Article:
NOTE: Full spoilers for this episode of, “The Falcon and the Winter Soldier”, including multiple major character deaths, are present in this review
Even after all of the stellar excitement in Madripoor last week, The Falcon and the Winter Soldier is continuing to find ways to up its stakes and intensify its battle for the Super Soldier Serum for its fourth episode this week. “The Whole World is Watching” presents more of a slow burn storyline, in contrast to the non-stop thrills of last week’s Madripoor storyline, but the outstanding payoff to a new series of character conflicts is just as excellent and rewarding as any of the story turns for the previous episode. This is doubly true for John Walker as well, who ends this episode on a chilling path of no return, one that begins to emulate the initial fall of his character’s Captain America identity from Marvel Comics lore.
While Walker and Hoskins continue to close in on Sam, Bucky and Zemo however, Bucky promises Ayo that Wakanda can take Zemo in to face justice for King T’Chaka’s murder, but only after eight hours. This buys some time for Bucky and Sam, but the window to locate Karli is quickly closing nonetheless. Sam and Bucky continually turn up dead ends to boot, as every post-Blip refugee in Latvia seems unwilling to talk to them, let alone trust them. It’s actually Zemo that ends up saving the day here, using Turkish delight to win the favour of a young child that leans the heroes to Karli. Unfortunately, by this point, Walker and Hoskins have located Sam, Bucky and Zemo, and they’re especially eager to take both Zemo and Karli to prison by any means necessary.
Bucky manages to hold Walker and Hoskins off long enough for Sam to get an audience with Karli, following Mama Donya’s funeral ceremony though. This provides another standout opportunity for The Falcon and the Winter Soldier to flex its political and philosophical themes, particularly in regards to Karli being in denial about her Super Soldier efforts as their own form of supremacy. Once again, a growing amount of people find themselves wielding the power and symbol of Steve Rogers, but none can ultimately match Steve’s convictions and desire to do good, while always respecting the shield that he carried. The over-arching tragedy behind The Falcon and the Winter Soldier seems to be that no one appears to be able to live up to Steve’s example, no matter how hard they try, leaving only a web of tangled political causes and controversial, unsanctioned acts of war that just keep making the world worse.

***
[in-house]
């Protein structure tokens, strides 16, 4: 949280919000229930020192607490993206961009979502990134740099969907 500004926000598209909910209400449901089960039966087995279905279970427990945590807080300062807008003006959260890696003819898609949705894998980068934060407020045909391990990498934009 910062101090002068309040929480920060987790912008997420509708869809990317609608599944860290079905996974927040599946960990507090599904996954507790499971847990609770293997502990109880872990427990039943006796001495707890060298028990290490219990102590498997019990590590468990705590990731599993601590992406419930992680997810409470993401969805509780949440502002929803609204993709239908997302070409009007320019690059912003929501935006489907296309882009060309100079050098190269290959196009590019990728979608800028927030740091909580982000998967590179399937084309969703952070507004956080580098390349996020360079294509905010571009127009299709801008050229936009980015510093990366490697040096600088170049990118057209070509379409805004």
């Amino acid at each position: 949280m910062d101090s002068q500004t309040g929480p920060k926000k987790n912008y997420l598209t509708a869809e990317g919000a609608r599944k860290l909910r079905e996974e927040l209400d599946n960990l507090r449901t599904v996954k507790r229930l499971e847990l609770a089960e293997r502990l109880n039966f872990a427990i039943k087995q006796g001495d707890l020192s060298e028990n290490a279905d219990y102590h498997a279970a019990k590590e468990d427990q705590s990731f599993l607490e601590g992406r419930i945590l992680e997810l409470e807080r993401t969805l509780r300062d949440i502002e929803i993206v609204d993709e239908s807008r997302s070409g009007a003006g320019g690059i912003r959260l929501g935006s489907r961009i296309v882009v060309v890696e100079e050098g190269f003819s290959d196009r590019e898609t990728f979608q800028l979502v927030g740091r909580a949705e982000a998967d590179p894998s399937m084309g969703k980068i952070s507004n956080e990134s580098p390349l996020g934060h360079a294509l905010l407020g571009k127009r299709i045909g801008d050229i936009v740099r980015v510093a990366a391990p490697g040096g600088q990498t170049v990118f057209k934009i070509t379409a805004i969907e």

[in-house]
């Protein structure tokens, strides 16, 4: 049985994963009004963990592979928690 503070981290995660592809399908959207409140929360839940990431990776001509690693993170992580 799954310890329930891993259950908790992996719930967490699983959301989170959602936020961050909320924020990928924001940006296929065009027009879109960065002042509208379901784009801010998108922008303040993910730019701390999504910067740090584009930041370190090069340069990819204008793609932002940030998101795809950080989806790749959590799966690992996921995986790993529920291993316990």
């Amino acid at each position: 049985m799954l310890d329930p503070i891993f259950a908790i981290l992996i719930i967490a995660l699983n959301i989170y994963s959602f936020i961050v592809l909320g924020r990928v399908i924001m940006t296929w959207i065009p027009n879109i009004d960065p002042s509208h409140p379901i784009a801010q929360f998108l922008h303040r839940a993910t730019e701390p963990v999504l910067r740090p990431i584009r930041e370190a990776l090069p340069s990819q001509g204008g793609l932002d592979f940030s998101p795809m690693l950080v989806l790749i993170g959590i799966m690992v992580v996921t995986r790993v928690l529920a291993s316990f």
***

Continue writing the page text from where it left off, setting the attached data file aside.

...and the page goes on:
Sam’s conversation with Karli also ends up being cut short by Walker, who makes a failed effort to arrest Karli, in turn causing Karli to believe that Sam is working for the new Captain America. After Karli bombed the GRC building towards the end of last week’s episode, it’s been very disconcerting to see just how far her character has fallen in a short amount of time, despite the fact that she and the Flag-Smashers are quickly being recognized as heroes by the downtrodden people that were displaced by the Blip. If anything, Karli’s bombing only accelerates the re-drawing of world borders to boot, exacerbating Karli’s agenda right as Walker’s agenda also finds itself heating up. This is because, when Zemo corners Karli earlier on, he destroys all of her dropped Super Soldier Serum while Dovich hurries her away, though unfortunately misses one vial… A vial that Walker ends up pocketing.
This series has done a good job leaving Walker’s potential use of the Super Soldier Serum up to interpretation until now, but it would seem that he indeed didn’t take it… Until this week, anyway. Despite Walker’s latest controversial turn in taking the Serum however, even Walker finds his moral center kept by Hoskins, who acts as a sounding board while Walker recounts being uncomfortable with his Medals of Honor, following the apparently horrific acts of war he had to perform during his tour in Afghanistan. As it turns out, Walker is an exemplary soldier who didn’t initially need the Super Soldier Serum, but after a combination of political pressure and war trauma, Walker nonetheless finds himself crumbling and feeling gradually more powerless. It’s a surprisingly human, challenging take on his character that actually digs a bit deeper than Walker simply being a fringe, hard-right conservative, like he is in Marvel Comics lore.